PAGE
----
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Until recently most bicycle manufacturers considered prevention of bicycle theft to be the responsibility of lock manufacturers and the police, but as cyclists become more aware, often through personal experience, of how easy it is for thieves to break many locks some designers are seeking to address the issue of cycle theft in the design of the bicycle itself.

All of these bicycle designs target urban cyclists, for whom the risk of bike theft is highest. Whether it is an urban commuter bike, a city run-around, or a hire bike that spends all of the time on street– all these designers share the opinion that urban bikes should be resistant to theft and by addressing this issue their innovation has catalysed a new genre in cycle design– anti-theft bicycles.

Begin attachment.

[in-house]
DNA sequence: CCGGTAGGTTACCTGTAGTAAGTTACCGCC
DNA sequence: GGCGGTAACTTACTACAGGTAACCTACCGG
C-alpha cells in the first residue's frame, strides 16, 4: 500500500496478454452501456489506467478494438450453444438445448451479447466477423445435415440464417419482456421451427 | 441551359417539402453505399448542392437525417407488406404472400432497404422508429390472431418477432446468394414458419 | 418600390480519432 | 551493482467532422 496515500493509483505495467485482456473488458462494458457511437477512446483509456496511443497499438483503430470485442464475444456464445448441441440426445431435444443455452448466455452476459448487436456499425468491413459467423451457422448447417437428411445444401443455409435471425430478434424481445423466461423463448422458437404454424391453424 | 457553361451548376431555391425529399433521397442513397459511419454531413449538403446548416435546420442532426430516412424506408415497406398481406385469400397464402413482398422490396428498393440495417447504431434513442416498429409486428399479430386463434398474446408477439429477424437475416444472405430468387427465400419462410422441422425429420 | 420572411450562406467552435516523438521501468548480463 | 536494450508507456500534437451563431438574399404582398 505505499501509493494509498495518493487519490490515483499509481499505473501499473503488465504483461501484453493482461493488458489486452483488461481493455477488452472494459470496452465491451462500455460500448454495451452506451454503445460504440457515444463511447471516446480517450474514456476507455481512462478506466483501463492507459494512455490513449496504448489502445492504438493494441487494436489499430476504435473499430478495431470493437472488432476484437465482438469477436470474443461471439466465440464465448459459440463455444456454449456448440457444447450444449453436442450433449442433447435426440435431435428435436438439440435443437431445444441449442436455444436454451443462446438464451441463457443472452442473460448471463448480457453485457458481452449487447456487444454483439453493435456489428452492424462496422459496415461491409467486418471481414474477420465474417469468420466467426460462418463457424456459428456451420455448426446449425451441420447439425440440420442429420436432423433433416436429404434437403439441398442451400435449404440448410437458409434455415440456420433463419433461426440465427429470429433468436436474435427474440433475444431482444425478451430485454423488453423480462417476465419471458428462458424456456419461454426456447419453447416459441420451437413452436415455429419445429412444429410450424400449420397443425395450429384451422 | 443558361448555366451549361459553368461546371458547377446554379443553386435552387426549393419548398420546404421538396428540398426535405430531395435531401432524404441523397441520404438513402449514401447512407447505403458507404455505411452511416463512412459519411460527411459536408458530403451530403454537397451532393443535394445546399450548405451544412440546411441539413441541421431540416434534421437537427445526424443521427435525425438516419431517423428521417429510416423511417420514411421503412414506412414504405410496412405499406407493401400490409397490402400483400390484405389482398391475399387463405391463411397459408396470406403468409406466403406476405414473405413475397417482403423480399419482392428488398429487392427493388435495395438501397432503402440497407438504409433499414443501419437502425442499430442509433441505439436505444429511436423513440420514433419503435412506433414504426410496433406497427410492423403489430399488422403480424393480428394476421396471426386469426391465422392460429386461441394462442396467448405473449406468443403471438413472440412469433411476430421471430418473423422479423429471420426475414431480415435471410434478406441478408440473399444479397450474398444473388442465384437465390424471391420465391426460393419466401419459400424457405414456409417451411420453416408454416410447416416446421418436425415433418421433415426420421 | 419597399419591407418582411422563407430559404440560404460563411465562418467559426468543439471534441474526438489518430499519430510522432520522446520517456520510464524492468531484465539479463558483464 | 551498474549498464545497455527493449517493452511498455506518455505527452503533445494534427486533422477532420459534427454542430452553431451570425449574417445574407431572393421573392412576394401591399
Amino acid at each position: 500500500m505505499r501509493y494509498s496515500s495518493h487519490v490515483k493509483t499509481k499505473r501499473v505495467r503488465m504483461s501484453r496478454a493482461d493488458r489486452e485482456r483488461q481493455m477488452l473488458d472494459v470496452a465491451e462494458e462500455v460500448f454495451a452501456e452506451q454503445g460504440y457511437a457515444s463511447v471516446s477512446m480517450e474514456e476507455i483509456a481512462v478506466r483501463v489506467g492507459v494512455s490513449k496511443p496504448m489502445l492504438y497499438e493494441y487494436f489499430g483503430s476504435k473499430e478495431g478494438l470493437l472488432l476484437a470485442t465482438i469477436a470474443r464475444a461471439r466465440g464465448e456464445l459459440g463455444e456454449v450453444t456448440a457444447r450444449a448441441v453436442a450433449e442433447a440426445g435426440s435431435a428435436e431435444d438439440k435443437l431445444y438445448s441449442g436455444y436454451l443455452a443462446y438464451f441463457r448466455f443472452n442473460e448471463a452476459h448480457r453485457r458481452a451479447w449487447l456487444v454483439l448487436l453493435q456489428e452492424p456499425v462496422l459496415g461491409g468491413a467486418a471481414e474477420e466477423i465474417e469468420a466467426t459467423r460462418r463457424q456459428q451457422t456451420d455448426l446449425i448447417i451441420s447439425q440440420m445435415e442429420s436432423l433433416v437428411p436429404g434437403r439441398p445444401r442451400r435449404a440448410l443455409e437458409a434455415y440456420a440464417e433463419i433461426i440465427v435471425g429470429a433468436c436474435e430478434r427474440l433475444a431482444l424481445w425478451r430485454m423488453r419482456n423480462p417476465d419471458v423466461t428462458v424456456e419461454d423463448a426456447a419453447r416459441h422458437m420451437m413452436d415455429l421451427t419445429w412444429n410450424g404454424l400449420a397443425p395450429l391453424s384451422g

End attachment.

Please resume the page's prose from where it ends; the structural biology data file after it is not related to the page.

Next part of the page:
Most of these designs seek to discourage theft by using spoiling tactics in their designs, making it impossible for a thief to steal the bike without breaking it and therefore reducing its reuse or resale value. Others seek to increase the convenience of cyclists by designing ways that the components at risk of theft (wheels, seats, gears, brakes) can be secure without the need for cyclists to use and carry more than one lock.

©2008 // DESIGN AGAINST CRIME RESEARCH CENTRE // LONDON WC1B 4AP fully funded by the AHRC / EPSRC Designing for the 21st Century Initiative